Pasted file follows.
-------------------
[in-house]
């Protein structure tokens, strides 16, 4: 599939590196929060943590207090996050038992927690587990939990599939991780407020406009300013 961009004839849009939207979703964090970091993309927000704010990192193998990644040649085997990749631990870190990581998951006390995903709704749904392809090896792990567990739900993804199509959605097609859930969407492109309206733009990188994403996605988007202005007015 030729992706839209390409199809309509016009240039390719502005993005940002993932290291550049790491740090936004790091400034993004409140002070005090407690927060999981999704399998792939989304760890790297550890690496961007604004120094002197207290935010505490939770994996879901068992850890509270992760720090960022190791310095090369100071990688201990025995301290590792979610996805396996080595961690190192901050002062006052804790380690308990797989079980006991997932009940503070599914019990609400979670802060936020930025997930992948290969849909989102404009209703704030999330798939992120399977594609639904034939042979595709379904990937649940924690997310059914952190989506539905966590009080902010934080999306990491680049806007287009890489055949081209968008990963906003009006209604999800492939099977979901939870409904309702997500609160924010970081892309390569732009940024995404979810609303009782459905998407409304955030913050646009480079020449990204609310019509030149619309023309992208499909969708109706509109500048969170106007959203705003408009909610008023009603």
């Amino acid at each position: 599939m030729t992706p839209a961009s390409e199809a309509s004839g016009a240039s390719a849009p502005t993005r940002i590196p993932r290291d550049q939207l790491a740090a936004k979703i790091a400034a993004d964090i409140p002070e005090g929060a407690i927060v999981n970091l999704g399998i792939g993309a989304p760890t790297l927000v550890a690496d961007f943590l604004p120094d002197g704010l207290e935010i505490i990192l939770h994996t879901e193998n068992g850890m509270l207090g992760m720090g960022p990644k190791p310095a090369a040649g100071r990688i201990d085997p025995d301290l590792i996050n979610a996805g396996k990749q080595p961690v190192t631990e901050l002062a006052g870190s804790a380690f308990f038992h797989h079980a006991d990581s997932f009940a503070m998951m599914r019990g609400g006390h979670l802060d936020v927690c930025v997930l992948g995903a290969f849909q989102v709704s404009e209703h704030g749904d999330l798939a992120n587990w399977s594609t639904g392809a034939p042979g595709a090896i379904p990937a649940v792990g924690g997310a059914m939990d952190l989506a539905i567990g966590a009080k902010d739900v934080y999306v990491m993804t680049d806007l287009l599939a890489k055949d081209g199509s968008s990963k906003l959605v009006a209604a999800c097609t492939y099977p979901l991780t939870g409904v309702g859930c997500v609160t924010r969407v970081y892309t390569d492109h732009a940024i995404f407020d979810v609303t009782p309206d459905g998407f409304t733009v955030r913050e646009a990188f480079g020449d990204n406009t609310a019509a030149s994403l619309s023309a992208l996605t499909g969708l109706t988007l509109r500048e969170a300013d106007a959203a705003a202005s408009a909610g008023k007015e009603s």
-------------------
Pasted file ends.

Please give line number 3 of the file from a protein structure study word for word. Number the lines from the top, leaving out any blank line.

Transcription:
């Amino acid at each position: 599939m030729t992706p839209a961009s390409e199809a309509s004839g016009a240039s390719a849009p502005t993005r940002i590196p993932r290291d550049q939207l790491a740090a936004k979703i790091a400034a993004d964090i409140p002070e005090g929060a407690i927060v999981n970091l999704g399998i792939g993309a989304p760890t790297l927000v550890a690496d961007f943590l604004p120094d002197g704010l207290e935010i505490i990192l939770h994996t879901e193998n068992g850890m509270l207090g992760m720090g960022p990644k190791p310095a090369a040649g100071r990688i201990d085997p025995d301290l590792i996050n979610a996805g396996k990749q080595p961690v190192t631990e901050l002062a006052g870190s804790a380690f308990f038992h797989h079980a006991d990581s997932f009940a503070m998951m599914r019990g609400g006390h979670l802060d936020v927690c930025v997930l992948g995903a290969f849909q989102v709704s404009e209703h704030g749904d999330l798939a992120n587990w399977s594609t639904g392809a034939p042979g595709a090896i379904p990937a649940v792990g924690g997310a059914m939990d952190l989506a539905i567990g966590a009080k902010d739900v934080y999306v990491m993804t680049d806007l287009l599939a890489k055949d081209g199509s968008s990963k906003l959605v009006a209604a999800c097609t492939y099977p979901l991780t939870g409904v309702g859930c997500v609160t924010r969407v970081y892309t390569d492109h732009a940024i995404f407020d979810v609303t009782p309206d459905g998407f409304t733009v955030r913050e646009a990188f480079g020449d990204n406009t609310a019509a030149s994403l619309s023309a992208l996605t499909g969708l109706t988007l509109r500048e969170a300013d106007a959203a705003a202005s408009a909610g008023k007015e009603s």